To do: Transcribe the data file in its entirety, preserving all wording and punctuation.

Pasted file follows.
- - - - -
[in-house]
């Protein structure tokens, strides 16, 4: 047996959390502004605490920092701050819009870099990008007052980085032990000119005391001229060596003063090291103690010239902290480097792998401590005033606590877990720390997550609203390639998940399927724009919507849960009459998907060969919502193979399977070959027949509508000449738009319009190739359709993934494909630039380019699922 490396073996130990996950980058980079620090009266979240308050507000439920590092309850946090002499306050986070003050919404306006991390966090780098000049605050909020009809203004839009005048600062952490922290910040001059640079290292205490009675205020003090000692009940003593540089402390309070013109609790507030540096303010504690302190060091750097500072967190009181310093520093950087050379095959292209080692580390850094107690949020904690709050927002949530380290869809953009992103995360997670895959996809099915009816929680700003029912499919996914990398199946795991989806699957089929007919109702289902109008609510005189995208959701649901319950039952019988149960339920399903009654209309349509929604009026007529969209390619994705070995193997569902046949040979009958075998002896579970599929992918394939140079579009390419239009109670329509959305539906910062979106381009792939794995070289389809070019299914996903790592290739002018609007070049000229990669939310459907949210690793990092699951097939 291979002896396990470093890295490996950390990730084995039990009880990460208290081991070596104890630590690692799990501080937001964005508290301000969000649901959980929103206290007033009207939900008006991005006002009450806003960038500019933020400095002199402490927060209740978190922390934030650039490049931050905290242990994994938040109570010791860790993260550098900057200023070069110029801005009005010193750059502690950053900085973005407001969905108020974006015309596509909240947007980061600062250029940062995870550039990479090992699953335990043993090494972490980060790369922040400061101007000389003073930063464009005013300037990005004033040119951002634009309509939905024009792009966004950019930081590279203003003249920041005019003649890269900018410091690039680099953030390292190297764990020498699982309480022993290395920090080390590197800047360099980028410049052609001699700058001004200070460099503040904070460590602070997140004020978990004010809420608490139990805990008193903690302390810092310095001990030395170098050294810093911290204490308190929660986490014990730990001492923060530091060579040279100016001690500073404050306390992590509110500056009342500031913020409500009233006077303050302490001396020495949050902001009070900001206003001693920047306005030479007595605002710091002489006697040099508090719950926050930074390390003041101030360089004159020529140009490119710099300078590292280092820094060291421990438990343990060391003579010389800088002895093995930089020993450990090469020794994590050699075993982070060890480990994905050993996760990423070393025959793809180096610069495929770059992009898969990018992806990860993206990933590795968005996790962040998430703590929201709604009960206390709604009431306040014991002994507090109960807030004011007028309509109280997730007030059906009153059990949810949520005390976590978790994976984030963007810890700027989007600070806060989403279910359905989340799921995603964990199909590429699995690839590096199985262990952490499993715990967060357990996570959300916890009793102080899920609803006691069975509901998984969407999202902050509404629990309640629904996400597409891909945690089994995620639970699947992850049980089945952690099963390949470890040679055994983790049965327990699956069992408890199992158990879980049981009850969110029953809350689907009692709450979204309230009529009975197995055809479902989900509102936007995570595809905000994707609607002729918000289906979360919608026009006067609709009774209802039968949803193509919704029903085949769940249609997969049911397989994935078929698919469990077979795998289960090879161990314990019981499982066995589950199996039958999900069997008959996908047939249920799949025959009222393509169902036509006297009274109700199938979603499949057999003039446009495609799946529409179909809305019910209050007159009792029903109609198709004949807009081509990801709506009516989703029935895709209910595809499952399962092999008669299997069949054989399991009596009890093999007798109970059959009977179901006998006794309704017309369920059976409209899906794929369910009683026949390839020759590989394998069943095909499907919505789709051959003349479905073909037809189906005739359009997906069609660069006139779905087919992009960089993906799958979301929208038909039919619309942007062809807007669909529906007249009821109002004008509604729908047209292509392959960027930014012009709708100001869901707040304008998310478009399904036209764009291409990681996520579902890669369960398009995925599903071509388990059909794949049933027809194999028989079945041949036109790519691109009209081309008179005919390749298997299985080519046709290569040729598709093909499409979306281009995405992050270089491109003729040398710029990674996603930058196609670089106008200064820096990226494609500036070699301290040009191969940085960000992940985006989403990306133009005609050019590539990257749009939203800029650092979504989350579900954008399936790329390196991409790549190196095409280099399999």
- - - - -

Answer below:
[in-house]
């Protein structure tokens, strides 16, 4: 047996959390502004605490920092701050819009870099990008007052980085032990000119005391001229060596003063090291103690010239902290480097792998401590005033606590877990720390997550609203390639998940399927724009919507849960009459998907060969919502193979399977070959027949509508000449738009319009190739359709993934494909630039380019699922 490396073996130990996950980058980079620090009266979240308050507000439920590092309850946090002499306050986070003050919404306006991390966090780098000049605050909020009809203004839009005048600062952490922290910040001059640079290292205490009675205020003090000692009940003593540089402390309070013109609790507030540096303010504690302190060091750097500072967190009181310093520093950087050379095959292209080692580390850094107690949020904690709050927002949530380290869809953009992103995360997670895959996809099915009816929680700003029912499919996914990398199946795991989806699957089929007919109702289902109008609510005189995208959701649901319950039952019988149960339920399903009654209309349509929604009026007529969209390619994705070995193997569902046949040979009958075998002896579970599929992918394939140079579009390419239009109670329509959305539906910062979106381009792939794995070289389809070019299914996903790592290739002018609007070049000229990669939310459907949210690793990092699951097939 291979002896396990470093890295490996950390990730084995039990009880990460208290081991070596104890630590690692799990501080937001964005508290301000969000649901959980929103206290007033009207939900008006991005006002009450806003960038500019933020400095002199402490927060209740978190922390934030650039490049931050905290242990994994938040109570010791860790993260550098900057200023070069110029801005009005010193750059502690950053900085973005407001969905108020974006015309596509909240947007980061600062250029940062995870550039990479090992699953335990043993090494972490980060790369922040400061101007000389003073930063464009005013300037990005004033040119951002634009309509939905024009792009966004950019930081590279203003003249920041005019003649890269900018410091690039680099953030390292190297764990020498699982309480022993290395920090080390590197800047360099980028410049052609001699700058001004200070460099503040904070460590602070997140004020978990004010809420608490139990805990008193903690302390810092310095001990030395170098050294810093911290204490308190929660986490014990730990001492923060530091060579040279100016001690500073404050306390992590509110500056009342500031913020409500009233006077303050302490001396020495949050902001009070900001206003001693920047306005030479007595605002710091002489006697040099508090719950926050930074390390003041101030360089004159020529140009490119710099300078590292280092820094060291421990438990343990060391003579010389800088002895093995930089020993450990090469020794994590050699075993982070060890480990994905050993996760990423070393025959793809180096610069495929770059992009898969990018992806990860993206990933590795968005996790962040998430703590929201709604009960206390709604009431306040014991002994507090109960807030004011007028309509109280997730007030059906009153059990949810949520005390976590978790994976984030963007810890700027989007600070806060989403279910359905989340799921995603964990199909590429699995690839590096199985262990952490499993715990967060357990996570959300916890009793102080899920609803006691069975509901998984969407999202902050509404629990309640629904996400597409891909945690089994995620639970699947992850049980089945952690099963390949470890040679055994983790049965327990699956069992408890199992158990879980049981009850969110029953809350689907009692709450979204309230009529009975197995055809479902989900509102936007995570595809905000994707609607002729918000289906979360919608026009006067609709009774209802039968949803193509919704029903085949769940249609997969049911397989994935078929698919469990077979795998289960090879161990314990019981499982066995589950199996039958999900069997008959996908047939249920799949025959009222393509169902036509006297009274109700199938979603499949057999003039446009495609799946529409179909809305019910209050007159009792029903109609198709004949807009081509990801709506009516989703029935895709209910595809499952399962092999008669299997069949054989399991009596009890093999007798109970059959009977179901006998006794309704017309369920059976409209899906794929369910009683026949390839020759590989394998069943095909499907919505789709051959003349479905073909037809189906005739359009997906069609660069006139779905087919992009960089993906799958979301929208038909039919619309942007062809807007669909529906007249009821109002004008509604729908047209292509392959960027930014012009709708100001869901707040304008998310478009399904036209764009291409990681996520579902890669369960398009995925599903071509388990059909794949049933027809194999028989079945041949036109790519691109009209081309008179005919390749298997299985080519046709290569040729598709093909499409979306281009995405992050270089491109003729040398710029990674996603930058196609670089106008200064820096990226494609500036070699301290040009191969940085960000992940985006989403990306133009005609050019590539990257749009939203800029650092979504989350579900954008399936790329390196991409790549190196095409280099399999």